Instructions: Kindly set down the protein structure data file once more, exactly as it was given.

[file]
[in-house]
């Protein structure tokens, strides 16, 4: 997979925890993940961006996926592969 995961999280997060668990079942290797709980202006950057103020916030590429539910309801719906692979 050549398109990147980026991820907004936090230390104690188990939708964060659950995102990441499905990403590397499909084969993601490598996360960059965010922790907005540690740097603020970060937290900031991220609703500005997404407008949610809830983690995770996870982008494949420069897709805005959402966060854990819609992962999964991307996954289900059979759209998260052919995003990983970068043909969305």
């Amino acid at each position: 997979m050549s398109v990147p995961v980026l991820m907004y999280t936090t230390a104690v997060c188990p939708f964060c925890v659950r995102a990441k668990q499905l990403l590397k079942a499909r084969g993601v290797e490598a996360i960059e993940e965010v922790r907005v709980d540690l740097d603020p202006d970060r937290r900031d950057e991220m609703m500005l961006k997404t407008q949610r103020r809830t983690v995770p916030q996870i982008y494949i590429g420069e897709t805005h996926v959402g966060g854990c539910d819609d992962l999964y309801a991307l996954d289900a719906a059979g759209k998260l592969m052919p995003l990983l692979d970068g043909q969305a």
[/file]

[in-house]
């Protein structure tokens, strides 16, 4: 997979925890993940961006996926592969 995961999280997060668990079942290797709980202006950057103020916030590429539910309801719906692979 050549398109990147980026991820907004936090230390104690188990939708964060659950995102990441499905990403590397499909084969993601490598996360960059965010922790907005540690740097603020970060937290900031991220609703500005997404407008949610809830983690995770996870982008494949420069897709805005959402966060854990819609992962999964991307996954289900059979759209998260052919995003990983970068043909969305």
């Amino acid at each position: 997979m050549s398109v990147p995961v980026l991820m907004y999280t936090t230390a104690v997060c188990p939708f964060c925890v659950r995102a990441k668990q499905l990403l590397k079942a499909r084969g993601v290797e490598a996360i960059e993940e965010v922790r907005v709980d540690l740097d603020p202006d970060r937290r900031d950057e991220m609703m500005l961006k997404t407008q949610r103020r809830t983690v995770p916030q996870i982008y494949i590429g420069e897709t805005h996926v959402g966060g854990c539910d819609d992962l999964y309801a991307l996954d289900a719906a059979g759209k998260l592969m052919p995003l990983l692979d970068g043909q969305a």